Profitable App Profiles

Hi everyone,

Fiinally my first project done on Dataquest (and my second one posted here) is ready to be submitted :relaxed:.

I found this project very interesting, but at the same time quite challenging, with my insights to be open for discussion (mine are different from those in the solution notebook, but I still have doubts about both of them :thinking:).

Please take a look at my code and findings and let me know what you think about them. Any comments will be very valuable: code improvements, styling, storytelling, some eventual errors.

Thanks a lot in advance!

Link:
https://app.dataquest.io/m/350/guided-project%3A-profitable-app-profiles-for-the-app-store-and-google-play-markets/14/next-steps

Jupyter:
Profitable_App_Profiles.ipynb (82.5 KB)



Click here to view the jupyter notebook file in a new tab
3 Likes

Hey, Elena!

Reads like a book, nice work :+1:

Some minor details I would add:

  • code cell #2. The 5 lines of code repeated twice with only difference in data set name. You might consider put the code into a function read_data() or something like this to avoid code repetition.
  • code cell #3. Try to avoid magic numbers in function calls like explore_data(android, 0, 3, True) . For readability, it’s better to use named arguments and explicitly indicate what is 0, what is 3, what is True.
  • code cell #25. Same goes here - what is 7? why 7 in android and 4 in ios? What if someone creates additional columns in this data? All these magic numbers will shift and no longer work. You might consider creating variables/constants with clear names and put them somewhere at the start of your project. If something changes, you need to change it only in one place.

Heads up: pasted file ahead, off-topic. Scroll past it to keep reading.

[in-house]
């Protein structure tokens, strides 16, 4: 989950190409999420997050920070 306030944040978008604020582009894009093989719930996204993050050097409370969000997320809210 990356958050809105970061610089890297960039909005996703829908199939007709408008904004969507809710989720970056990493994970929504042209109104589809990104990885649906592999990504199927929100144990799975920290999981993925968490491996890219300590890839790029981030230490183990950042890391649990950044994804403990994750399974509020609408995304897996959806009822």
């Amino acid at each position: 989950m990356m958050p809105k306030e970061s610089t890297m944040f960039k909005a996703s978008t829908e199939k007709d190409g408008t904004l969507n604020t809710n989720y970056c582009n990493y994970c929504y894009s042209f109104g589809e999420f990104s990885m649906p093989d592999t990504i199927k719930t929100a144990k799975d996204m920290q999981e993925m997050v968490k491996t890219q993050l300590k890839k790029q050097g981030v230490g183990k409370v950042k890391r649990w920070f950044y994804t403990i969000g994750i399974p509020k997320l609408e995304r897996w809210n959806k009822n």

for app in android_cleaned_filtered:    
        if app[7] == '0':
            android_final.append(app)
            
    for app in ios_filtered:
        if app[4] == '0.0':
            ios_final.append(app)
  • cell code #22. You can skip the part if check == True: and put it simply if check:
  • cell code #27. Very nice :wink:
  • cell code #34. You can use method-chaining number_installs = number_installs.replace('+', '').replace(',', '') to avoid repetition or use regular expressions which will be covered later.
  • cell code #36, #38, #40, #42, #44, #46, #48 etc look very similar and repetitive. Is there a way to create a function for this?

Great project!

3 Likes

Hi @lostmachine,

Thank you very much for your essential comments and attention to my work, you helped me a lot! I agree with everything and will introduce all these improvements. My project is already quite long, no need to prolong it with repetitive pieces of code :smile:

2 Likes